TORONTO — Aaron Judge doesn’t want to answer questions about it, but the Yankees slugger has responded to the failed extension talks perfectly. Judge has had a first month of the season that is reminiscent of his Rookie of the Year season in 2017.
“I go back to last year, the second half of the season,” Yankees manager Aaron Boone said. “You know, he and Giancarlo [Stanton] really carried us offensively. The final few months of that season he was in line with what he’s doing now.
“I just think we’re seeing a great player that now has a lot of big league experience. I think coupled with his talent and his preparation and just the experience he’s gained has made him just a more polished hitter.”
Judge heads into the Yankees’ Friday night’s series opener against the Rangers at the Stadium tied with Anthony Rizzo and Colorado’s C.J. Cron for the most home runs (9) in baseball. He leads the majors in barrel percentage per plate appearance (18.6) and hard hit percentage (67.2) and is second in the big leagues in average exit velocity (96.8) behind Stanton.
In other words, Judge is having a perfect season to get teams lining up to pay him when he is a free agent at the end of the season. Judge, however, is adamant that the failed extension talks with the Yankees, which became uncomfortably public for him, are not the driving motivation for him this season.
He doesn’t need that.
“When I’ve got Anthony Rizzo and Giancarlo behind me and Aaron Hicks or [DJ] LeMahieu in front of me, they push you a little bit,” Judge said. “They’re always getting on base or having great at-bats. That motivates the team. It motivates me to go out there and hit.”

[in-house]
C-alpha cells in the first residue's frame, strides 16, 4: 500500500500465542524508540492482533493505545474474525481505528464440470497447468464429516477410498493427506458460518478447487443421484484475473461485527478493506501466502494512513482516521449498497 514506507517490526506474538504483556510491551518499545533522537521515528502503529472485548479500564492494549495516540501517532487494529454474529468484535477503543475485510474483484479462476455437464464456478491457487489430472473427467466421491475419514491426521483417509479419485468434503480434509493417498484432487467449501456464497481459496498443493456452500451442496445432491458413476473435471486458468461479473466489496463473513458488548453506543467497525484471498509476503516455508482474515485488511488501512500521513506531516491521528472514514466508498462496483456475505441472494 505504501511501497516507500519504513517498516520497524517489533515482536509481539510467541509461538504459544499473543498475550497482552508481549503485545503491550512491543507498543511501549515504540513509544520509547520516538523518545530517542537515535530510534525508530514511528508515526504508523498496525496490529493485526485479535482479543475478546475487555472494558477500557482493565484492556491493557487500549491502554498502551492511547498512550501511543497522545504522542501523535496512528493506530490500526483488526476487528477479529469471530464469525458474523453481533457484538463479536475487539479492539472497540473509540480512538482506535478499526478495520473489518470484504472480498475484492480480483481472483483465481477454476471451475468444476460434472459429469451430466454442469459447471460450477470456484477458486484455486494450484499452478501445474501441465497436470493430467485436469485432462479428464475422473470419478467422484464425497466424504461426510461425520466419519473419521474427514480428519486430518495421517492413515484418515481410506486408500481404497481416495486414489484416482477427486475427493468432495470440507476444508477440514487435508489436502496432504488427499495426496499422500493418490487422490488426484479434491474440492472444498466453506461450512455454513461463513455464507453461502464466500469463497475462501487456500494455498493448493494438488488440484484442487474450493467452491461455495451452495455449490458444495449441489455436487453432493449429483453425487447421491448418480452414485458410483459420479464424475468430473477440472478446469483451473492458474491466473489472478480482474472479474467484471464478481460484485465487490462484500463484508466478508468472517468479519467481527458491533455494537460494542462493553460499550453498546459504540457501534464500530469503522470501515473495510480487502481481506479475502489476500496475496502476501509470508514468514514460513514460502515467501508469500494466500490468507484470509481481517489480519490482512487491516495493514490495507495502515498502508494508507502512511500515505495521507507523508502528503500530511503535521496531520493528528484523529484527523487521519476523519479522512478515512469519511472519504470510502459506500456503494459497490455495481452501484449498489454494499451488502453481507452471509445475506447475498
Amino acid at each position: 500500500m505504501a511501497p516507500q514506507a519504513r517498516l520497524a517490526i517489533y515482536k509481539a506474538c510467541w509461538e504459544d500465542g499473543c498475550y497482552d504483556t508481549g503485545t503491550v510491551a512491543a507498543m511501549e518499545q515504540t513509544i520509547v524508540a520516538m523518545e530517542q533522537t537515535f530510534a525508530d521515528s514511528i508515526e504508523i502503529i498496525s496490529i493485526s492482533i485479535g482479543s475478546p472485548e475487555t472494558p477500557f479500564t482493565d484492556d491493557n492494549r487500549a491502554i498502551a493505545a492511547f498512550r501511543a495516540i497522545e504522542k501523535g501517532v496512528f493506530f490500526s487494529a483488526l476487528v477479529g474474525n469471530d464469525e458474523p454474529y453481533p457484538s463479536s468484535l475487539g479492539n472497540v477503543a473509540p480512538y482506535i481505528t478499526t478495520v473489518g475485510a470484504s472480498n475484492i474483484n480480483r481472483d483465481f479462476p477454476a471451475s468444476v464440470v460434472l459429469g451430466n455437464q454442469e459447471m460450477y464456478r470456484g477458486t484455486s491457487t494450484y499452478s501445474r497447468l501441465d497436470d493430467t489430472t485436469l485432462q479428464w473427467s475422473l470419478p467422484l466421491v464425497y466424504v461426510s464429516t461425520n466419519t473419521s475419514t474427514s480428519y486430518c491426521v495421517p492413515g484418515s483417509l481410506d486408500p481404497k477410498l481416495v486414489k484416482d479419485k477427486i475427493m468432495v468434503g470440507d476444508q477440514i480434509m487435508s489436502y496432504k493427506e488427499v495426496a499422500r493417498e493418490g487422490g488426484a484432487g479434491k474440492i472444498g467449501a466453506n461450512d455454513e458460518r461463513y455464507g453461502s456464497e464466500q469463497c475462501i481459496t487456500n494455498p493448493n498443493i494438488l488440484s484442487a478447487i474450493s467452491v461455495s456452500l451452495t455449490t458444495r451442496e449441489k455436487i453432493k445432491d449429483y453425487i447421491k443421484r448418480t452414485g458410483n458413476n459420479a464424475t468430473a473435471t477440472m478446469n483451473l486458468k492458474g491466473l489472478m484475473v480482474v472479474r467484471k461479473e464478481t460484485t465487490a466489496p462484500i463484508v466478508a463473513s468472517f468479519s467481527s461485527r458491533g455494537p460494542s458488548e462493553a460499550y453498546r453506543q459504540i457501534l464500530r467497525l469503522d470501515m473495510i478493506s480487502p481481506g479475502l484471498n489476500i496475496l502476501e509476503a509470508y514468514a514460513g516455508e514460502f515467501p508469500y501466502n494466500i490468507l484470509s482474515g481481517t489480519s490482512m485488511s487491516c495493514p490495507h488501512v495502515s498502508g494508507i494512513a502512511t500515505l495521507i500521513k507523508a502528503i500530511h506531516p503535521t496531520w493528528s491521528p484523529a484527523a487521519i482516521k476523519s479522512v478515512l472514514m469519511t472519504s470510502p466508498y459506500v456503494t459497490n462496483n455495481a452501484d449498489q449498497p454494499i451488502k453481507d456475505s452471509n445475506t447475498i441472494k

In 2017, Judge hammered 52 home runs to win top rookie honors in the American League. That coming-out year came with high expectations for his future. It was followed, however, by years of frustration as he was slowed by injuries. From 2018 to 2020, Judge was only in 63% of the Yankees games because of a bunch of injuries, which included a broken wrist and a strained oblique, which is more common for a big slugger and a concern for future employers. Last season, however, Judge played in 148 games, hitting 39 homers, and this season he’s started 22 of 25 games so far.
“I think the biggest thing is being healthy and being out there,” Judge said. “When you’ve got nagging stuff going on, it’s tough to be at your best. I wouldn’t say this is the best I’ve felt, but we’re getting there.”
After a record number of injuries in 2019, the Yankees made a commitment to try and reduce them through strength and conditioning. They reorganized that department along with their training department and Boone has been committed to managing players’ workload to try and prevent injuries.
That has shown results for both Judge and Stanton.
“I think they continue to evolve. I think they continue to know who they are, what things work and don’t work for them. I think you get better and out of necessity of how to take care of yourself and how to prepare yourself, coupled with trying to be also on the cutting edge of how do we maximize this,” Boone said of Judge and Stanton staying healthy. “We say the best ability is availability. I think they understand that.”
Judge has started this season strong. So far, his numbers (.293/.356/.652 with a 1.009 OPS) look very similar to his 2017 numbers (.284/.422/.627 with a 1.049 OPS). The 30-year-old, however, isn’t yet feeling it. All month, he’s talked about just “grinding,” out at-bats until he finds his consistency.
“I’m still trying to figure it out,” he said. “I’ve got to lock it in for five at-bats, especially with guys on base.”
Source: Berkshire mont